Jacob Fred Jazz Odyssey - The Sameness Of Difference
Hyena Records
Modern Jazz
13 songs (53:26)
Release year: 2005
Jacob Fred Jazz Odyssey, Hyena Records
Reviewed by Misha
Archive review

A while ago, my musical preferences and geographical location temped this band’s promotion to invite me to their gig. Coincidently, it took place in a bar that I spend quite a few Mondays listening to innovating bands that generally have a lot more musical quality than audience. As usual, modern jazz was on the dish, no pepper or salt or garniture. Nonetheless, I was surprised at what the Jazzpower organisation had been able to get me this time, and after the show I bought this record.

This small ensemble consists of a bassist, drummer and pianist, focussing on structured improvising, which is done with cunning interaction.. It will be no surprise that the name Jacob Fred Jazz Odyssey is trying to say something about the music that this American band releases. Analogously to Homer’s work, the trio leaves the jazzy Ithaca to stray the musical oceans with a post-modern wind in its sails. The result is not a chronological story of different genres, but a creative blend or summary with the constant yearning to the distant Ithaca. The Sameness Of Difference would either be a judging note on the first method that most other post-modern acts use, a self-critical observation or perhaps a comment on how homogeneous this record remains, despite its incredible musical variety. What The Mars Volta achieve with Indie Rock, the Jacob Fred Jazz Odyssey do to jazz. They interpret Dream-Pop and Post-Rock as well as IDM through the use the bassist’s many effects, just to name a few. Deconstructing musical boundaries, but keeping influences and roots in sight is to innovate, but in delicacy and natural environment. This is why the album never sounds forced, but also never raw, shocking or inaccessible. This gentle style sometimes works erroneously leading to overly light-hearted moments, especially in combination with some of the bass effects.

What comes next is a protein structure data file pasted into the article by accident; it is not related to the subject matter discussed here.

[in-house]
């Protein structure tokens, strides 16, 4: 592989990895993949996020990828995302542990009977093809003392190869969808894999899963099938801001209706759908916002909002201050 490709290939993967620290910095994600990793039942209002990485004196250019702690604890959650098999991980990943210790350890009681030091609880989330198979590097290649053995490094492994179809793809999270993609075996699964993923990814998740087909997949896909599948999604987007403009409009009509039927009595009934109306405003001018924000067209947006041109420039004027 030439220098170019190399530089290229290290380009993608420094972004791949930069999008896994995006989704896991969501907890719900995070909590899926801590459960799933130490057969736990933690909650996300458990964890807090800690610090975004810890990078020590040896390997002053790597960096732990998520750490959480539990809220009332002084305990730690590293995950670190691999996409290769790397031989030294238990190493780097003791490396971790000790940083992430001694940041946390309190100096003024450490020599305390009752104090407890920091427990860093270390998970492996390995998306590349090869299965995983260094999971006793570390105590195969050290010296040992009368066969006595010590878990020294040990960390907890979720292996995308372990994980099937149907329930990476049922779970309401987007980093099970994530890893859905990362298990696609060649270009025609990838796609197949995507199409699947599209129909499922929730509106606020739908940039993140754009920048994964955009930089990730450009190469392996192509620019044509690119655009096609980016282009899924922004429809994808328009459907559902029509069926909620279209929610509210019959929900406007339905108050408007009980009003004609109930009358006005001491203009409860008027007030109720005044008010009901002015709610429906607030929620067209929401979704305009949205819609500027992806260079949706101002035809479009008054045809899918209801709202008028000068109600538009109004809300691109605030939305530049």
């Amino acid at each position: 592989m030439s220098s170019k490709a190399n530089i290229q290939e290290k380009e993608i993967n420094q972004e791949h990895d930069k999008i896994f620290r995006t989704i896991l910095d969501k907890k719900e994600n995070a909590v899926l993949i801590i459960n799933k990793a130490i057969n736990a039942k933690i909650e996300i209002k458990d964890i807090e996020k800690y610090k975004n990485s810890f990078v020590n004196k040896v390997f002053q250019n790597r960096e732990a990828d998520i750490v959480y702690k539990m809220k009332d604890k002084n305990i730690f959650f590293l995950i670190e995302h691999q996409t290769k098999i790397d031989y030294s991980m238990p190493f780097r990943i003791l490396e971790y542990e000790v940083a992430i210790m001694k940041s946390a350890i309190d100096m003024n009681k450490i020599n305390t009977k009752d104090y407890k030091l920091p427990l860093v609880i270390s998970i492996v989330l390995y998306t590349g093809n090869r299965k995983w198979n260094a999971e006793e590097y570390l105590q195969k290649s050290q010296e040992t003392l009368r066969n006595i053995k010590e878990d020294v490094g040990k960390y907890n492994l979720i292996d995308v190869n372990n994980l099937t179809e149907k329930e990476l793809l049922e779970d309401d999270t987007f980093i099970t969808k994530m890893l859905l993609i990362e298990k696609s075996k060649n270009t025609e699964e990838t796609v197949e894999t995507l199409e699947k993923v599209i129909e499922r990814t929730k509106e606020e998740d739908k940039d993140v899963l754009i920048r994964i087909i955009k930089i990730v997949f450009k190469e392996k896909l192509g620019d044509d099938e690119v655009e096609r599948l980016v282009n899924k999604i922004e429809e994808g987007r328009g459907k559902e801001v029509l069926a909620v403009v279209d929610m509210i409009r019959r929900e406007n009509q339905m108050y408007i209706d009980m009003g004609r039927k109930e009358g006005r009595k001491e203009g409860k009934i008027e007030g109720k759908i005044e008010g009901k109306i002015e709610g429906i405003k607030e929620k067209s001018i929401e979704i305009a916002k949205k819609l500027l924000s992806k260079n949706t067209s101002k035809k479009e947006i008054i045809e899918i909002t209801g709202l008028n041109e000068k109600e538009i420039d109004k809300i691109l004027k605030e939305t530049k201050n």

This is a highly enjoyable album, an uncompromised concentration of creative outbursts, but I still feel that when the light piano play go together with the wailing bass effects, the result gets too cheery. This is why darker songs like Slow Breath, Silent Mind worked better for me than the Jimi Hendrix tribute Have You Ever Been To Electric Ladyland. It’s just a small and definitely personal stain on the carpet, and no reason not to get this album.

Killing Songs :
Slow Breath, Silent Mind.
Misha quoted 70 / 100
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